¿ Centocor Inc., of Malvern, Pa., said that new data from the ADMIRAL study suggest significantly better clinical outcomes for patients undergoing primary stenting in acute myocardial infarction (AMI) when treated with ReoPro (abciximab). The trial showed that patients undergoing percutaneous transluminal coronary angioplasty and primary coronary stent implantation who were treated with ReoPro had a reduced risk of death, improved coronary artery patency, and improvement of global left ventricular function at 24 hours. The six-month data were presented at the Paris Course of Revascularization. The ADMIRAL (Abciximab before Direct Angioplasty and Stenting in Myocardial Infarction Regarding Acute and Long-term Follow-up) study is a double-blind, placebo controlled, multicenter trial of 300 AMI patients undertaken in 28 centers across France. ReoPro is marketed in Europe by Eli Lilly and Co., of Indianapolis.

¿ Immuno-Designed Molecules SA (IDM), of Paris, and Sanofi-Synthelabo, of Paris, signed a partnership agreement covering IDM's use of Sanofi-Synthelabo's protein interleukin 13. IL-13 will be used by IDM to prepare its therapeutic vaccines designed to treat a number of cancers, such as melanoma, prostate and colorectal. IL-13, when combined with a patient's white blood cells using IDM's VacCell Processor, allows for the production of dendritophages, engineered dendritic cells, which are the basis of IDM's therapeutic vaccines. Financial terms were not disclosed, but IDM did grant Sanofi-Synthelabo a right to an exclusive commercialization license of IDM IL-13 cellular vaccines in Europe.

¿ PathoGenesis Corp., of Seattle, started enrollment in an open-label, randomized Phase IV clinical trial of TOBI (tobramycin solution for inhalation) in cystic fibrosis patients with mild lung disease. Up to 400 people, ages 6 through 15, who have cystic fibrosis and Pseudomanas aeruginosa lung infections, but who have not yet experienced a major decline in lung function will be enrolled. The 14-month study will compare patients receiving TOBI and routine care to patients receiving routine care only.

¿ Progenics Pharmaceuticals Inc., of Tarrytown, N.Y., reported the discovery of the binding site for HIV on CCR5, a receptor protein found on cells that plays a critical role in HIV entry and infection. Researchers observed that HIV bound a particular region or sequence of CCR5 and that it occurred only when the site contained sulfate groups at specific locations. Sulfate groups are added naturally to certain receptors such as CCR5 in vivo. The new structural data provide researchers with a better understanding of how HIV infects cells. The study was reported in the current issue of the Proceedings of the National Academy of Science.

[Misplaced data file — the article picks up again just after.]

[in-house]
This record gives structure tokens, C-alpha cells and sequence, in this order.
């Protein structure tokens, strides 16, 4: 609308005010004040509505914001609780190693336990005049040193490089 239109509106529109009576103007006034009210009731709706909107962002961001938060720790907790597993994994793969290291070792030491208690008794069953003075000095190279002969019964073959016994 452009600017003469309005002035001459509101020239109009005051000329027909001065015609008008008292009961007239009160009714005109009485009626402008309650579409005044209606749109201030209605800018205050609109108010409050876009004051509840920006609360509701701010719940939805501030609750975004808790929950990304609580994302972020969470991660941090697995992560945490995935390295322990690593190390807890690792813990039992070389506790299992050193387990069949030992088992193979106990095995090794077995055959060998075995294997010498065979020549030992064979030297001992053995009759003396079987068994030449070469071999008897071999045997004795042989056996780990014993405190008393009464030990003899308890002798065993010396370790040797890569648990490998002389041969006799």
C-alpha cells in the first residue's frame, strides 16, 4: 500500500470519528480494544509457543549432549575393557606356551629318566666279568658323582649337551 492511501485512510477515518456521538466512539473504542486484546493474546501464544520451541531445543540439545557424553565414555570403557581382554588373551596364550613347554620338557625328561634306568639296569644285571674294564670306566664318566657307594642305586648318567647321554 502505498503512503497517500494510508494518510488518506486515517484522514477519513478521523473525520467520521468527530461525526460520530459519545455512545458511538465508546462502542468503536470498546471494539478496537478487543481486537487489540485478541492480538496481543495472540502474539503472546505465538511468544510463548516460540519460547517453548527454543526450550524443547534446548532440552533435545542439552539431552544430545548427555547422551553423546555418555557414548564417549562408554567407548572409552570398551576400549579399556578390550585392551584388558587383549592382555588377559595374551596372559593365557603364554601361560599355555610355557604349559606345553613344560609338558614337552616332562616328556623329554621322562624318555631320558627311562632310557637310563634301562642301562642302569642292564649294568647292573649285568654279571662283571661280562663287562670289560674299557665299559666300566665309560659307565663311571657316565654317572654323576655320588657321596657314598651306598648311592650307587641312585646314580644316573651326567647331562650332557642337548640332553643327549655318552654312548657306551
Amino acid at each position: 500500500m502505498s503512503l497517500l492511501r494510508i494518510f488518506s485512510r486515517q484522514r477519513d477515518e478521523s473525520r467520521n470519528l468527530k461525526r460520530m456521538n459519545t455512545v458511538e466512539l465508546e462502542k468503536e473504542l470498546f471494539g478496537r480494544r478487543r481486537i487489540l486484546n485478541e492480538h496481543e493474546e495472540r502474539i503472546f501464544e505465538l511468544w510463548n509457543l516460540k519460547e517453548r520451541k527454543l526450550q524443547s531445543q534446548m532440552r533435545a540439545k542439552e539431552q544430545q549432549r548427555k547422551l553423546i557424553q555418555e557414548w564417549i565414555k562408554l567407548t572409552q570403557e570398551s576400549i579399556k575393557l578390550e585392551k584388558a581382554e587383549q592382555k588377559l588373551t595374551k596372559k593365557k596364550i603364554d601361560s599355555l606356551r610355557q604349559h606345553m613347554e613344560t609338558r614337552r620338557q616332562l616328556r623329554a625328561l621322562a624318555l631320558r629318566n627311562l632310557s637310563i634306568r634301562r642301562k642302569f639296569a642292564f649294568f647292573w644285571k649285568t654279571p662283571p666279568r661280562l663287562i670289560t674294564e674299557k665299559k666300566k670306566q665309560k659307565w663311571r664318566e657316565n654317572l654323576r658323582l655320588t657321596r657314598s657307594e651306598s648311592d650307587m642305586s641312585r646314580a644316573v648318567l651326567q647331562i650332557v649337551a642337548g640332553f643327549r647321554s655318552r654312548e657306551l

¿ Schering-Plough Corp., of Madison, N.J., said Pegintron (peginterferon alfa-2b) a once-weekly monotherapy for the treatment of adults with chronic hepatitis C, was approved in Europe. Pegintron is a longer-acting form of Intron A that uses proprietary PEG technology developed by Enzon Inc. In a pivotal Phase III study, it was demonstrated that PEG-Intron is twice as active as Intron-A in achieving sustained loss of detectable hepatitis C virus (HCV) in adult patients. Schering-Plough submitted a biologics license application to the FDA in December. (See BioWorld Today, Jan. 6, 2000, p. 1.)

¿ Techniclone Corp., of Tustin, Calif., named John Bonfiglio president and CEO. He was vice president of technology and business development at the company before being named interim president in November.

¿ Vivus International Ltd., of Mountain View, Calif., a wholly owned subsidiary of Vivus Inc., filed for European marketing approval for Alibra for the treatment of male erectile dysfunction. The company filed for FDA approval in December.

¿ Xoma Ltd., of Berkeley, Calif., amended its original ophthalmic anti-infective product development agreement with Allergan Inc., of Irvine, Calif., to cover all ophthalmic anti-infective formulations, including stand-alone formulations of rBPI, and eye infections caused by all microbes. Allergan has an exclusive license from Xoma to develop ophthalmic anti-infective products that combine recombinant bactericidal/permeability-increasing protein (rBPI) with antibiotics to treat bacterial eye infections. The amended agreement calls for additional milestone payments beyond those in the original agreement. The companies signed the original deal, worth at least $11 million, last year. (See BioWorld Today, June 29, 1999, p. 1.)